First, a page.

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Photo Credit: Rich Lam/Getty Images

Canucks Army Year in Review: Darren Archibald

It’s often said that sorting by most hits on a team should find you the worst possession players. After all, you have to be chasing the puck to actually make a hit in the first place.

Darren Archibald proved that theory true for the Canucks; leading the club’s eligible forwards with three hits per game whilst also owning the worst Corsi for percentage on the team.

Such a performance may have been acceptable last season because of the missing grit and toughness in the lineup following the retirement of Derek Dorsett, but with the likes of Antoine Roussel, Jay Beagle and Tim Schaller joining the fold, Archibald is surely on the outside looking in on a roster spot for the 2018-19 campaign.

Player GP G A P CF%
Darren Archibald 27 4 5 9 43.1

It’s probably for the best if he is squeezed out because if the underlying numbers are any sign, he doesn’t offer much in the way of tangible on-ice contributions.

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Vancouver was buried by shot attempt, scoring chance and expected goal shares alike with the journeyman forward deployed.

Archibald finished last or second to last among Canucks’ forwards by each of the metrics seen above.

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The caveat in all this was that he faced atypical deployment for a fourth-line forward — seeing a higher proportion of his ice-time against the other team’s best players as part of his shutdown duties alongside Brandon Sutter.

Visualization by Micah McCurdy

By this virtue, it’s fair to wonder if it was the difficult role rather than lacking individual play that conspired to undermine Archibald’s performance. In all likelihood, it’s a combination of both, although his numbers away from Sutter tell us that he struggled irrespective of deployment.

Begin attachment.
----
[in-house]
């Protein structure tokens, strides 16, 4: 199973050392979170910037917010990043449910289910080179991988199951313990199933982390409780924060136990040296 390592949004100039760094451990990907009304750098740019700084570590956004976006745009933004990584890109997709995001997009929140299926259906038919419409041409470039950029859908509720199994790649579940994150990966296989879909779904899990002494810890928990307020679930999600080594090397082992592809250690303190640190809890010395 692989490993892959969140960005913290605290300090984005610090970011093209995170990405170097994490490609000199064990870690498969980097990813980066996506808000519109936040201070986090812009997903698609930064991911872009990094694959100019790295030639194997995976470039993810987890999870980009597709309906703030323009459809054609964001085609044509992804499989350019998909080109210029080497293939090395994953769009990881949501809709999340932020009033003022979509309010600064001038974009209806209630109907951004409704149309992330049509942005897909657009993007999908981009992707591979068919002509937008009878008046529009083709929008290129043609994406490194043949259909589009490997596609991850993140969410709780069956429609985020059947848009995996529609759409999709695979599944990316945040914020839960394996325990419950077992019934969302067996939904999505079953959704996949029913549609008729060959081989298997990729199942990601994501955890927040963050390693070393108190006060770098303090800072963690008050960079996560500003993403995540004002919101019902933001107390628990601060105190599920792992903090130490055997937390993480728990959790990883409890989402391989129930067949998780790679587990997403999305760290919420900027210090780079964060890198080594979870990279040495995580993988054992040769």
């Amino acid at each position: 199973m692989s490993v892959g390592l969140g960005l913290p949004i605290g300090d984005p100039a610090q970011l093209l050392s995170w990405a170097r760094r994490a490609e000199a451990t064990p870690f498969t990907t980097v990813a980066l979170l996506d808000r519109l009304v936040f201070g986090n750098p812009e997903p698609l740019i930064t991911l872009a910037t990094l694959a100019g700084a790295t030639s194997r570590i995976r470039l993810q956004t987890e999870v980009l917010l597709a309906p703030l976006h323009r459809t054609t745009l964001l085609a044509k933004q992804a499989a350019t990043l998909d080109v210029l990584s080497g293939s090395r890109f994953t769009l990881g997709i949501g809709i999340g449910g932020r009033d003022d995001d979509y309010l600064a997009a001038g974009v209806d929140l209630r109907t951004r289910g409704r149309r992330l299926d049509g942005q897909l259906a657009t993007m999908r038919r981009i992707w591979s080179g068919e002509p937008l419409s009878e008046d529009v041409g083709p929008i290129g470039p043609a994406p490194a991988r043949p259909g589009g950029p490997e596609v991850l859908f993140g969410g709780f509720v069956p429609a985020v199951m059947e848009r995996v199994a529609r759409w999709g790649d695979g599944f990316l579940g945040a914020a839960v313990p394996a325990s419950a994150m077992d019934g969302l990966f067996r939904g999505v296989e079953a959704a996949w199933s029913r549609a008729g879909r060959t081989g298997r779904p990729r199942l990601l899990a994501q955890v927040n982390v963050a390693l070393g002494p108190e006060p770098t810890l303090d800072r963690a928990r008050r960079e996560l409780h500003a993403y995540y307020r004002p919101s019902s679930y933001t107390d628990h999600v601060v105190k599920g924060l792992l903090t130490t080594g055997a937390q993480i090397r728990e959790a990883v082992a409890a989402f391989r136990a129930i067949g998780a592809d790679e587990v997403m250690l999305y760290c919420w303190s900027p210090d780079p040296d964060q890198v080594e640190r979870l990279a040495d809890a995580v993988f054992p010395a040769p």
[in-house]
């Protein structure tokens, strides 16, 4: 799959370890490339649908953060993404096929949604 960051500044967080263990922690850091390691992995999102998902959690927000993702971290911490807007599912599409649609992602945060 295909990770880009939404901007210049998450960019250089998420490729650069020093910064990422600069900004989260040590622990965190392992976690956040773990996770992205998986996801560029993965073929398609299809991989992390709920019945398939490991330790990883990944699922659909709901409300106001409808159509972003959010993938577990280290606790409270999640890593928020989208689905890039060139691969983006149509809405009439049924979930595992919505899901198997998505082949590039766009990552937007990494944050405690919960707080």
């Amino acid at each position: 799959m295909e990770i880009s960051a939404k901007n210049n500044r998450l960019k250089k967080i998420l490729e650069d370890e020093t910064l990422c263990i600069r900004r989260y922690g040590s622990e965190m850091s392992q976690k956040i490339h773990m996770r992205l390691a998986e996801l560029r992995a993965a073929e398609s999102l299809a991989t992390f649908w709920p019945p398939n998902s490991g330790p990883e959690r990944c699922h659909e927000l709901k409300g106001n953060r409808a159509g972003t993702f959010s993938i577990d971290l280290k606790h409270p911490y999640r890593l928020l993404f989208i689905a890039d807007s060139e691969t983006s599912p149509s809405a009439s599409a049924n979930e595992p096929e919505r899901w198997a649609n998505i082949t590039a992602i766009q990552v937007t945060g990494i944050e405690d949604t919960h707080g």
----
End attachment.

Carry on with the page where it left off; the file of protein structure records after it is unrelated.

Perhaps most concerning is that he had a notably adverse effect on his teammates’ ability to control shot attempts.

Archibald dragged Canucks’ skaters down by almost 6% with respect to managing the shot clock — a mark that was by far the worst among the team’s forwards.

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It shouldn’t come as a surprise to learn then that Archibald was labelled as a below replacement level forward.

Data based assessment from the chart above reveals that the 28-year-old’s foundational tools are a notch below par for the NHL. In other words, Archibald’s lacking two-way profile negates the value gained from his physical presence and transition contributions.

More specifically, the team failed to create offence with Archibald deployed.

Viz by Micah McCurdy

Among forwards that played at least 300 five-on-five minutes, only five in the league had lower expected on-ice goals for rates.

Unfortunately, it’s difficult to discern exactly how much of that ineffectiveness was Archibald’s own doing. On the surface, it appears he did his part; registering nine points in just 27 games, though a deeper look into the contextual factors leaves you asking questions.

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For starters, three of his five assists were secondary contributions — secondary assists, of course, being an unrepeatable skill due to its random nature. It also doesn’t bode well for Archibald that his four goals came on the back of a shooting percentage north of 14%.